Oregon Liquor Control Commission Will Ban CBD-Infused Alcohol Starting Jan. 1

Last month, the Food and Drug Administration announced too little data is available to deem CBD safe for human consumption. Oregon took note.

(Rosie Struve)

Come Jan. 1, the Oregon Liquor Control Commission will no longer allow the production or sale of CBD-infused alcohol.

OLCC spokesman Matthew Van Sickle says that's because CBD-infused drinks aren't federally legal under the U.S Food and Drug Administration. The decision was first reported by Oregon Public Broadcasting.

"This order puts powers into OLCC's hands that these products aren't being produced and sold in Oregon," says Van Sickle.

CBD, which stands for cannabidiol, is the non-intoxicating component of the cannabis plant, normally derived from hemp.

Last month, the FDA concluded that the agency didn't have the data to deem CBD safe for human consumption. Van Sickle says the OLCC is using federal caution to guide its own policies.

"This order clarifies that the OLCC has the ability to act on this now," says Van Sickle. "We are not coming out and saying you can't put CBD in anything. We're saying there needs to be a bit more caution about what goes into a product."

The most common alcoholic beverage in the state to be CBD-infused is beer, though there are few commercially available in Oregon. The first to enter the market was Coalition's Two Flowers IPA, but the brewery shut down earlier this year.

Every new beer formula must be approved by the The Alcohol and Tobacco Tax and Trade Bureau before being sold. Van Sickle says no CBD-infused beers have been approved by the bureau.

"They need to approve formularies, but they haven't approved any formularies that are CBD-beers," says Van Sickle.  "Federally, they cannot sell a CBD beer. That's not allowed."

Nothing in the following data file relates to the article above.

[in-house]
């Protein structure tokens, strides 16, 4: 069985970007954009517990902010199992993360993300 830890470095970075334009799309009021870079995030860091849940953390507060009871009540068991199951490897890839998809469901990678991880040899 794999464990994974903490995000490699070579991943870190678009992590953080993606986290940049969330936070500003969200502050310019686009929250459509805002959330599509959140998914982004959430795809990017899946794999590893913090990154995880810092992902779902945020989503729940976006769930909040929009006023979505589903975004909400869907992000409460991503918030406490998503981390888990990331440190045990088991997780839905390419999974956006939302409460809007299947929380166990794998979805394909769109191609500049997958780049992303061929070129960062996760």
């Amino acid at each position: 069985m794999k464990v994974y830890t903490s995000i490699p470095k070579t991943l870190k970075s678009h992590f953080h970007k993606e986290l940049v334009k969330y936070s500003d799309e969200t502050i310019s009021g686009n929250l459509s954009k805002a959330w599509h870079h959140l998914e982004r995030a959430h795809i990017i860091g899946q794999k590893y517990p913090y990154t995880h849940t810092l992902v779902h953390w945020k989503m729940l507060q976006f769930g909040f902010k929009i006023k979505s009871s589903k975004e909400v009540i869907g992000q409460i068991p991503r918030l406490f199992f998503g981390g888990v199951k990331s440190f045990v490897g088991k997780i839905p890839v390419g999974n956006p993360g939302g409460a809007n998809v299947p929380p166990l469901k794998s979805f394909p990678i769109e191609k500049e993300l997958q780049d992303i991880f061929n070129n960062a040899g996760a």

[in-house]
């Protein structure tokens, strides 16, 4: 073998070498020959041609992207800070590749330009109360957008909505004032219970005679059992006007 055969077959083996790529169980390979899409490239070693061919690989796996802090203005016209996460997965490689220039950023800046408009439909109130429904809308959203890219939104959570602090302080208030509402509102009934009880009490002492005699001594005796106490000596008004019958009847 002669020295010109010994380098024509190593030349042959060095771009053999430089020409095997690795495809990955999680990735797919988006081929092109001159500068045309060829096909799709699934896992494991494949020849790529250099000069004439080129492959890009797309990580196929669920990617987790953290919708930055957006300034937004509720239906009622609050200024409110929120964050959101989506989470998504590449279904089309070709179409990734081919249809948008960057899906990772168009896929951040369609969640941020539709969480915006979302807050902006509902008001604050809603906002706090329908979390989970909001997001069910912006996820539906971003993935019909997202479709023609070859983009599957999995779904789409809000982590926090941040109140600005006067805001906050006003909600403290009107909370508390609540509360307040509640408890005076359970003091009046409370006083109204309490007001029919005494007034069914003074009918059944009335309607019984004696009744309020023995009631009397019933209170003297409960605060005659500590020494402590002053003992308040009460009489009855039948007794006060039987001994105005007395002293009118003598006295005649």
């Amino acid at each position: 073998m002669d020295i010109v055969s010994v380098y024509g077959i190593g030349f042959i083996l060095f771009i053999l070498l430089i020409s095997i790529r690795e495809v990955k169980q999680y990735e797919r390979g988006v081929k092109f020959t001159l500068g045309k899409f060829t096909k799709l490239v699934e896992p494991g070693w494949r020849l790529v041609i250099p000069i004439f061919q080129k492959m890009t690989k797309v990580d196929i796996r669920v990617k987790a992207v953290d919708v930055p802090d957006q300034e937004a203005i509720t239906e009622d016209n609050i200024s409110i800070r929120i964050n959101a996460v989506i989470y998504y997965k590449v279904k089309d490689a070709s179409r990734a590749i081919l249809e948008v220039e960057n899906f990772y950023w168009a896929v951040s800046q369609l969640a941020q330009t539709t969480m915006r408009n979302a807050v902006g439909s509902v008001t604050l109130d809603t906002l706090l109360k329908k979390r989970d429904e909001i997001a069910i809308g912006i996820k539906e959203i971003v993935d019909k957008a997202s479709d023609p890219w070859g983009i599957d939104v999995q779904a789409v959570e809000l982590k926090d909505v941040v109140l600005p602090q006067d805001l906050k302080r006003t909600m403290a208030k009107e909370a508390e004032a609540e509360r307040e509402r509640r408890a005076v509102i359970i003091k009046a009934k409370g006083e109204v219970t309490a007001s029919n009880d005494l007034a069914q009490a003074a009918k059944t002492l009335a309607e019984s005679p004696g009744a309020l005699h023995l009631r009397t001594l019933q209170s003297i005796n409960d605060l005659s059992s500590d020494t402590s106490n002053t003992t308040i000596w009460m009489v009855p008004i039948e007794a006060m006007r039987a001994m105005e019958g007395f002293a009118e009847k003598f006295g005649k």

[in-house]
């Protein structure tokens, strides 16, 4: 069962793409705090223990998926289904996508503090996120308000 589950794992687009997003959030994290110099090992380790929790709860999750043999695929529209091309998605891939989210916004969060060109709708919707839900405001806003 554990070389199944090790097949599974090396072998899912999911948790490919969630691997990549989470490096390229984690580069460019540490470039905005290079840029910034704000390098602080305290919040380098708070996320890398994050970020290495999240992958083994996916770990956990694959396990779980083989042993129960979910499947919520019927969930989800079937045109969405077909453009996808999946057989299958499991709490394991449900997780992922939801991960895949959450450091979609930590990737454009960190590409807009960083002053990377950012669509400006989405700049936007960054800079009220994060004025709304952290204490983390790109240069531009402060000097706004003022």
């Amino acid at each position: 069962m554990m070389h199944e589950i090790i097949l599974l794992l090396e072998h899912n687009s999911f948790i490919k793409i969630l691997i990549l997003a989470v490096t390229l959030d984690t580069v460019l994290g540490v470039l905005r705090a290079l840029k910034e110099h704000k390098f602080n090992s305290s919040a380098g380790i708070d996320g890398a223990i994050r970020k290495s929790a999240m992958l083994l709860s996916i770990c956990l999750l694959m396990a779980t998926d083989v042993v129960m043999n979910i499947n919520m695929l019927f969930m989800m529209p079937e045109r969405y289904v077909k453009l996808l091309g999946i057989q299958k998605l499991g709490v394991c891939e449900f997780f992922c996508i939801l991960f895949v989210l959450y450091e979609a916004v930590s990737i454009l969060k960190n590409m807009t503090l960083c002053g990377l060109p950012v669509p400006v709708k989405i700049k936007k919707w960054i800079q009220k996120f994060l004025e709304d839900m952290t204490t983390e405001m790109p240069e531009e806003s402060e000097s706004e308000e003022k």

Related: Five places to get weedy drinks in Portland.

CBD-enthusiasts can still have cocktails at bars where the CBD is added as the cocktail is being mixed.

But Van Sickle says the OLCC is "encouraging patrons and establishments to use an abundance of caution" and urges bars to not sell those products. Van Sickle says the OLCC will look to eventually ban cocktails mixed with CBD, too.

Van Sickle says the amount of producers and bars selling CBD-infused drinks are "still the minority," but concedes it's been a recently growing trend.

Other products that are CBD-infused—including chocolate, water and dog food—fall under the jurisdiction of the Oregon Department of Agriculture and are still available for sale, says Van Sickle.

The regulatory environment for weed is strict, says OLCC spokesman Mark Pettinger, but the newer hemp industry is still working on developing a regulatory framework that keeps licensees compliant with federal law.

"Hemp is where marijuana was four or five years ago, it's more of a wild, wild west than marijuana is," says Pettinger. "Some of this extends to [last year's] Farm Bill and the entry of hemp as a federally recognized commodity into the marketplace. But states don't have their plans in place yet."

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